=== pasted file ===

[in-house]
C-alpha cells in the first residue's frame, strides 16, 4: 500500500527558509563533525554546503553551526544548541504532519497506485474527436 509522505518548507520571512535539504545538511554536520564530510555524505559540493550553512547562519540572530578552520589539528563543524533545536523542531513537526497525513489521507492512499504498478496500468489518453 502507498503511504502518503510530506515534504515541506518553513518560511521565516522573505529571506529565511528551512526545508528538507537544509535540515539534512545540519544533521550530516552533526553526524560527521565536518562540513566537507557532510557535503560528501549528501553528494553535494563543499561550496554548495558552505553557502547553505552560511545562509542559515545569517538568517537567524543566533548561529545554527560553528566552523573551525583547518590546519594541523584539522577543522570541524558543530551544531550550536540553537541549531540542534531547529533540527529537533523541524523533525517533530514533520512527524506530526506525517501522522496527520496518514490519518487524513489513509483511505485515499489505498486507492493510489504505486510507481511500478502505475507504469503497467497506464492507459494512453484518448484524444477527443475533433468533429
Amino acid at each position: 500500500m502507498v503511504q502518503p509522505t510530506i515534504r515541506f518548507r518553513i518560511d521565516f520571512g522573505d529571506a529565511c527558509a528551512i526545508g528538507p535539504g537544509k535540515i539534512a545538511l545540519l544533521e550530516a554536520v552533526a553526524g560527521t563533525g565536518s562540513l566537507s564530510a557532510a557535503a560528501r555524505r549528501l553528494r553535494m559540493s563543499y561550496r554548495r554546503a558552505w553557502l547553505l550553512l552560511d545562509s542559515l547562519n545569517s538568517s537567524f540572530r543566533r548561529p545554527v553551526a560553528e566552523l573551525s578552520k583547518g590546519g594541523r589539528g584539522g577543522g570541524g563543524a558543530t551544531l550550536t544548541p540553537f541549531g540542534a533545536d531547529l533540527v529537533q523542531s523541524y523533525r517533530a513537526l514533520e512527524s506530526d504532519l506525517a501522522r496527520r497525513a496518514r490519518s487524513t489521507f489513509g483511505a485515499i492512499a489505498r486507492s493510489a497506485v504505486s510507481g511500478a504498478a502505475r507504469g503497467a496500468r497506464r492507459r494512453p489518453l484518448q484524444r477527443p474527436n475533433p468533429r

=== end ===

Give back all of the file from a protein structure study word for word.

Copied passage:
[in-house]
C-alpha cells in the first residue's frame, strides 16, 4: 500500500527558509563533525554546503553551526544548541504532519497506485474527436 509522505518548507520571512535539504545538511554536520564530510555524505559540493550553512547562519540572530578552520589539528563543524533545536523542531513537526497525513489521507492512499504498478496500468489518453 502507498503511504502518503510530506515534504515541506518553513518560511521565516522573505529571506529565511528551512526545508528538507537544509535540515539534512545540519544533521550530516552533526553526524560527521565536518562540513566537507557532510557535503560528501549528501553528494553535494563543499561550496554548495558552505553557502547553505552560511545562509542559515545569517538568517537567524543566533548561529545554527560553528566552523573551525583547518590546519594541523584539522577543522570541524558543530551544531550550536540553537541549531540542534531547529533540527529537533523541524523533525517533530514533520512527524506530526506525517501522522496527520496518514490519518487524513489513509483511505485515499489505498486507492493510489504505486510507481511500478502505475507504469503497467497506464492507459494512453484518448484524444477527443475533433468533429
Amino acid at each position: 500500500m502507498v503511504q502518503p509522505t510530506i515534504r515541506f518548507r518553513i518560511d521565516f520571512g522573505d529571506a529565511c527558509a528551512i526545508g528538507p535539504g537544509k535540515i539534512a545538511l545540519l544533521e550530516a554536520v552533526a553526524g560527521t563533525g565536518s562540513l566537507s564530510a557532510a557535503a560528501r555524505r549528501l553528494r553535494m559540493s563543499y561550496r554548495r554546503a558552505w553557502l547553505l550553512l552560511d545562509s542559515l547562519n545569517s538568517s537567524f540572530r543566533r548561529p545554527v553551526a560553528e566552523l573551525s578552520k583547518g590546519g594541523r589539528g584539522g577543522g570541524g563543524a558543530t551544531l550550536t544548541p540553537f541549531g540542534a533545536d531547529l533540527v529537533q523542531s523541524y523533525r517533530a513537526l514533520e512527524s506530526d504532519l506525517a501522522r496527520r497525513a496518514r490519518s487524513t489521507f489513509g483511505a485515499i492512499a489505498r486507492s493510489a497506485v504505486s510507481g511500478a504498478a502505475r507504469g503497467a496500468r497506464r492507459r494512453p489518453l484518448q484524444r477527443p474527436n475533433p468533429r